January 17th marks the 36th year Americans have celebrated Martin Luther King, Jr. Day, and if you're in Salt Lake, there are many great and meaningful ways to observe it. With a rally and march, a celebration of local black artists, a film screening and a book discussion about racism, speakers, and most importantly, opportunities for service in the community, the legacy of Dr. King can be observed locally through many powerful events.

In 1961, Dr. King made a brief stop in Salt Lake to speak at the University of Utah about the civil rights movement. When the federal government created MLK Day in 1986 (the only official federal holiday commemorating a Black American), Utah initially adopted the day as "Human Rights Day," and then formally recognized the day as a way to honor Dr. King in 2000. Additionally, Dr. King has been recognized in Utah through other means as well, including the establishment of the state government's Martin Luther King Jr. Human Rights Commission in 1991, the renaming of an important Salt Lake thoroughfare (600 South) to Martin Luther King Jr. Boulevard, and in 2021, the addition of an MLK-themed Utah license plate

MLK Day Events & Activities

Many of the events surrounding the holiday this year are being presented by the University of Utah's Office of Equity, Diversity, & Inclusion during MLK Week from January 15-21. With a theme of "Becoming the Beloved Community," in reference to Dr. King's speech about the "beloved community" being a just society where love and trust are the rule and do not allow for violence, fear, and hatred.

Some of those events are:

MLK Day Rally & March

  • January 17 - 2:00 pm - 4:00 pm - from East High School to Kingsbury Hall

MLK Evening with the Arts

  • January 18 - 5:30 pm - 7:00 pm - Marriott Center for Dance - Music, art, poetry, dance, all performed by local black artists.

Film Screening & Discussion - "The Last Black Man in San Francisco"

  • January 19 - 5:00 pm - 7:30 pm - The Post Theater 

Book Discussion - "Nice Racism"

  • January 20 - 8:00 am - 9:00 am - Virtual Event

MLK Week Keynote: Derreck Kayongo

  • January 21 - 12:00 pm - 1:00 pm - Virtual or at O.C. Tanner Ballroom (Alumni House)

Other University of Utah events include panel discussions with members and leaders in the black community titled "Becoming the Beloved Community: Alberta Henry & Black Life in SLC," and "2045: Towards a More Diverse Future."

Also on January 17 is the NAACP Salt Lake Branch's Dr. Martin Luther King, Jr., Memorial Luncheon, beginning at 11:00 am at the Little America Hotel Ballroom. The organization's annual awards will be presented to those whose community service has been above and beyond. This event is ticketed.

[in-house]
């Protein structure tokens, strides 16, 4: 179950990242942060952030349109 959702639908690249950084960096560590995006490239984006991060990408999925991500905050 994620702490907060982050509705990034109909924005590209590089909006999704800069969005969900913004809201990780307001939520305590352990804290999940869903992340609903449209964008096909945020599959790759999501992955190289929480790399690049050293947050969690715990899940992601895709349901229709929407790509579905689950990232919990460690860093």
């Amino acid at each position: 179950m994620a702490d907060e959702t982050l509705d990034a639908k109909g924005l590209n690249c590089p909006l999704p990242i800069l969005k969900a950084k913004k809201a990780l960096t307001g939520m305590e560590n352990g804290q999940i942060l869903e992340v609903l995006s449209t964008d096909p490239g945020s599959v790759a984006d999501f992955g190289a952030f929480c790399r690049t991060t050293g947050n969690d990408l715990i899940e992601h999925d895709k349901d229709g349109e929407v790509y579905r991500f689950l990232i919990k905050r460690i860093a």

MLK Day Service Opportunities

In 1994, in addition to the already officially recognized holiday, Congress designated Martin Luther King Day a national day of service. What better way to honor Dr. King's life and legacy than by encouraging citizens to volunteer in their own communities?

Offical MLK service opportunities happening include:

MLK Saturday Service Project

  • January 15 - 9:00 am - 12:30 pm - Also presented by the University of Utah, this project includes multiple opportunities throughout the community. Due to the current COVID situation, the in-person projects have been cancelled, but there are self-directed and virtual service opportunities as well.

Martin Luther King, Jr. Day of Service at Thanksgiving Point

  • January 17 - 10:00 am - 3:00 pm - Museum of Natural Curiosity - Assemble food kits for children and families in need in the community.


Other Service Opportunities

  • Donate service, money, or goods to an organization you care about that will improve the lives of members of your community, especially members of the black community. 
  • Find other ways to volunteer at Volunteer.gov.


Support Salt Lake's Black Community

Lastly, an excellent way to remember the remarkable work of Dr. King is to show support to Salt Lake's Black and BIPOC communities, whether that is businesses, organizations, or individuals. Volunteer or donate to organizations dedicated to improving the community: consider helping out places like the Utah Black Chamber, NAACP Salt Lake Branch, Racially Just Utah, ACLU Utah, SURJ, United Africans of Utah, and more. Look here for a list of Black-owned companies to support.